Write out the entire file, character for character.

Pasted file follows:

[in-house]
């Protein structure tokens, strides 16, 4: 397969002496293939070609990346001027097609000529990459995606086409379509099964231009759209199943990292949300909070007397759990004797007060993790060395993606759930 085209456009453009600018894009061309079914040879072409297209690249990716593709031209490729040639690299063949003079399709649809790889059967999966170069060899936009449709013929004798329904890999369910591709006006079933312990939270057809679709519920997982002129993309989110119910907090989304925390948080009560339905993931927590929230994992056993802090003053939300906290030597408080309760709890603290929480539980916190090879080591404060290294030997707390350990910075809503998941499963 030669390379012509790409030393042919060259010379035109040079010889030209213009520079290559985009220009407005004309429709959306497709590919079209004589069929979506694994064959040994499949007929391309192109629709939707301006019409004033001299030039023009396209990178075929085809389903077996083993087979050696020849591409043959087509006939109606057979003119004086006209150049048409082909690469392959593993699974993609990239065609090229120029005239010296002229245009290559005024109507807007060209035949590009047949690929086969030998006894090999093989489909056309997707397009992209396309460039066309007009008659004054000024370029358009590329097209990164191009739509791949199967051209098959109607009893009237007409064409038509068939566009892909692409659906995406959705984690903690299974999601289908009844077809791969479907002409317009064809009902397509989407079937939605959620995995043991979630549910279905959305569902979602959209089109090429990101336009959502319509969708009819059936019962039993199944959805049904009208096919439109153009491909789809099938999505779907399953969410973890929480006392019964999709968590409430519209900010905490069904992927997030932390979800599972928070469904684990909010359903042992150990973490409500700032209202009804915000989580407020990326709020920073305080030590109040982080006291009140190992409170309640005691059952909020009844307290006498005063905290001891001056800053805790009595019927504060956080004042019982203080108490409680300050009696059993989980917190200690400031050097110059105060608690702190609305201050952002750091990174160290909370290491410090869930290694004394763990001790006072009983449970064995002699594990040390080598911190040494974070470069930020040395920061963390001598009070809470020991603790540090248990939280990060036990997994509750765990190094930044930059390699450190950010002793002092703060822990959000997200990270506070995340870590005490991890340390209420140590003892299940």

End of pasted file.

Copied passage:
[in-house]
């Protein structure tokens, strides 16, 4: 397969002496293939070609990346001027097609000529990459995606086409379509099964231009759209199943990292949300909070007397759990004797007060993790060395993606759930 085209456009453009600018894009061309079914040879072409297209690249990716593709031209490729040639690299063949003079399709649809790889059967999966170069060899936009449709013929004798329904890999369910591709006006079933312990939270057809679709519920997982002129993309989110119910907090989304925390948080009560339905993931927590929230994992056993802090003053939300906290030597408080309760709890603290929480539980916190090879080591404060290294030997707390350990910075809503998941499963 030669390379012509790409030393042919060259010379035109040079010889030209213009520079290559985009220009407005004309429709959306497709590919079209004589069929979506694994064959040994499949007929391309192109629709939707301006019409004033001299030039023009396209990178075929085809389903077996083993087979050696020849591409043959087509006939109606057979003119004086006209150049048409082909690469392959593993699974993609990239065609090229120029005239010296002229245009290559005024109507807007060209035949590009047949690929086969030998006894090999093989489909056309997707397009992209396309460039066309007009008659004054000024370029358009590329097209990164191009739509791949199967051209098959109607009893009237007409064409038509068939566009892909692409659906995406959705984690903690299974999601289908009844077809791969479907002409317009064809009902397509989407079937939605959620995995043991979630549910279905959305569902979602959209089109090429990101336009959502319509969708009819059936019962039993199944959805049904009208096919439109153009491909789809099938999505779907399953969410973890929480006392019964999709968590409430519209900010905490069904992927997030932390979800599972928070469904684990909010359903042992150990973490409500700032209202009804915000989580407020990326709020920073305080030590109040982080006291009140190992409170309640005691059952909020009844307290006498005063905290001891001056800053805790009595019927504060956080004042019982203080108490409680300050009696059993989980917190200690400031050097110059105060608690702190609305201050952002750091990174160290909370290491410090869930290694004394763990001790006072009983449970064995002699594990040390080598911190040494974070470069930020040395920061963390001598009070809470020991603790540090248990939280990060036990997994509750765990190094930044930059390699450190950010002793002092703060822990959000997200990270506070995340870590005490991890340390209420140590003892299940």